Jockeys whip racehorses. But welfare advocates cry out against it. The current compromise? Whip less.
But according to leading equitation scientists, reducing whipping frequency could be just as bad for the horse, causing confusion and creating new welfare issues.
“New industry rules intended to improve horse welfare, focusing on decreasing whipping frequency, may actually go against the principles of operant training and, specifically, negative reinforcement,” said Angelo Telatin, PhD, associate professor of equine studies at Delaware Valley University, in Doylestown, Pennsylvania. “This may lead to ineffective training results and/or the occurrence of aversive behaviors.”
In a recent pilot study, Telatin and his fellow researchers studied how 14 horses reacted to light whipping on the hindquarters at various intervals: 3 seconds, 1.5 seconds, or less than one second between a series of three taps. The researchers used the tapping to teach the horses, wearing halters and blinders (to prevent seeing the trainer’s body language), a new skill using the whip: moving their hindquarters toward the whip. Telatin presented his study during his presentation at the 2017 International Society for Equitation Science Symposium, held Nov. 22-26 in Wagga Wagga, Australia.
The group found that the horses learned the requested behavior better if the whipping occurred in intervals of less than one second. With 1.5- or 3-second intervals between taps, the horses tended to try new, unwanted behaviors—seeking, essentially, a way to stop the tapping.
Applied to horse training, the study results suggest that if a rider whips a horse in intervals of more than one second, the horse will not associate moving forward with the cue from the whip, Telatin said. For the horse to understand through negative reinforcement that the whip means forward, the tapping must stop when the horse responds by going forward. If he goes forward and is tapped again two or three seconds later, the negative reinforcement has failed, and the horse might try new behaviors—including aversive ones, such as bucking or kicking out—to stop the whipping. They might also become desensitized to the whip or even try slowing down.
“If we use the whip as a negative reinforcement tool, we want to make sure there’s no behavior for the horse in between strikes,” he said. “But in the industry, the average use of the whip carries an arm recharge time, and it could take more than a second to lift the whip all the way back up above the shoulder and down again.”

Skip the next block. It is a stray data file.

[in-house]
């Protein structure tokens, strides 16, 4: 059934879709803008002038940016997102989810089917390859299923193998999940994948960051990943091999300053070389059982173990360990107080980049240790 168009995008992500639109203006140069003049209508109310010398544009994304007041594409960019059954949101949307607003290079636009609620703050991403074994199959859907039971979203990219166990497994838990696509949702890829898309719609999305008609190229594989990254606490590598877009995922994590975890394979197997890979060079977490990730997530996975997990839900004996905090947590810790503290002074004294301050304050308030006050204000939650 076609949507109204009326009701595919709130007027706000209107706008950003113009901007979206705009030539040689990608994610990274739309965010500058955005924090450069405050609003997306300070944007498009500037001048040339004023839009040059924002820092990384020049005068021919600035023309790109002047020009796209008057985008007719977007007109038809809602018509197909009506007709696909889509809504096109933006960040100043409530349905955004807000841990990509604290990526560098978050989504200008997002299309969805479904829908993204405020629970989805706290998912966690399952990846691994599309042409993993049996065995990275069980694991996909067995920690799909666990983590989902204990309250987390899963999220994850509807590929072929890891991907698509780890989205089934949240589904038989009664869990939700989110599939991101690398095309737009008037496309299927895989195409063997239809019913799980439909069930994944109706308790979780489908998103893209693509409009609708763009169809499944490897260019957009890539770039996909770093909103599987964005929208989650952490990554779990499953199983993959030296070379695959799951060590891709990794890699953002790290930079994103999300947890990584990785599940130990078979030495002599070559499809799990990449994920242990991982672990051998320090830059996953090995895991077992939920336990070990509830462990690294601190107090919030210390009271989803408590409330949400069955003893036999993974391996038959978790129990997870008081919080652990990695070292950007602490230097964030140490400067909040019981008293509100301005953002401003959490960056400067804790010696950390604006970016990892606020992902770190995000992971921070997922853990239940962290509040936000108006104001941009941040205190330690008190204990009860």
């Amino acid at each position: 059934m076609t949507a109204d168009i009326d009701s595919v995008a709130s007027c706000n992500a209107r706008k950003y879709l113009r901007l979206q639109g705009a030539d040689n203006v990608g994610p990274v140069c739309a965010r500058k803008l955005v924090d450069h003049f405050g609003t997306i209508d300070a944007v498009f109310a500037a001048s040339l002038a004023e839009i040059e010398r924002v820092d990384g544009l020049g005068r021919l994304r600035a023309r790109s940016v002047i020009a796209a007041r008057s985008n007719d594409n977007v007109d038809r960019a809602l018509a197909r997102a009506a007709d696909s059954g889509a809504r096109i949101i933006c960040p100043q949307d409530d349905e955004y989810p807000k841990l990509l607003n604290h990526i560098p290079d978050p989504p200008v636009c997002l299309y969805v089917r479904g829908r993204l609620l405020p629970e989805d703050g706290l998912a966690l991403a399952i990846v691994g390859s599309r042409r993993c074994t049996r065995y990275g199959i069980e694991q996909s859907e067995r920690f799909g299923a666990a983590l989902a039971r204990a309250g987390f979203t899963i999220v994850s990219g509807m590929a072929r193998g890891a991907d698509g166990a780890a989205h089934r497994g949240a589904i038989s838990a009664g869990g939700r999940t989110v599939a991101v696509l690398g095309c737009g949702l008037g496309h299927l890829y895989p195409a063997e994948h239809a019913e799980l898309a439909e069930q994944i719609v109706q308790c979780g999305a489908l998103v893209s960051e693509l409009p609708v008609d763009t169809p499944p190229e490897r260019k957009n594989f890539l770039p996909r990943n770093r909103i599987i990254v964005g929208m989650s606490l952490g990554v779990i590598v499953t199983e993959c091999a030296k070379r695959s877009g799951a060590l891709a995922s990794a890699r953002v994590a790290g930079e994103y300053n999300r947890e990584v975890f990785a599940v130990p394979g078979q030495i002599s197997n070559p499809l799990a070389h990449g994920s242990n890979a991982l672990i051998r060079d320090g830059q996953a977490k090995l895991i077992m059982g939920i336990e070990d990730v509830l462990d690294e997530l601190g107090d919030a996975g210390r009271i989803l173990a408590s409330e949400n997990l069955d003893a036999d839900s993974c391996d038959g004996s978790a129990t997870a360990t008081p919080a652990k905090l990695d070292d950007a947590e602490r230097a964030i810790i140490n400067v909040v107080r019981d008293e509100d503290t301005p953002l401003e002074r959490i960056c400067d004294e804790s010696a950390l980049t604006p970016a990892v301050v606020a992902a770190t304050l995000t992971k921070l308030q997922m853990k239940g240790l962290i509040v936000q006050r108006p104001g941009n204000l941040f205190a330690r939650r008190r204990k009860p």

During that time, up to three seconds, horses can “invent their own behavior and be convinced that it’s working to stop the whip,” he said. “A wrong or unwanted behavior is often an unwanted shaped response because we don’t control the timing of the whip.”
The study could lead to better use of the whip through more voluntary behavior of trainers and jockeys, said Telatin. If they learn about the science behind whip use, they might act more out of a desire for effective whip use than out of having to follow set whip rules.
The way many riders use whips actually constitutes what scientists call “positive punishment.” Positive punishment is the addition of an unpleasant stimulus (in this case, the whip strike) after an action by the horse. Essentially, if the rider whips the horse, the horse moves forward, and the rider whips the horse again, the rider is “punishing” the horse for his action of moving forward.
“The most powerful tool to change the world is education,” Telatin said. “If we go to the federations with this information, they can educate—not police—riders. So if we change the mentality, then we can accomplish better welfare for the horses. And we really need to focus on shifting the use of the whip to negative reinforcement as opposed to positive punishment.”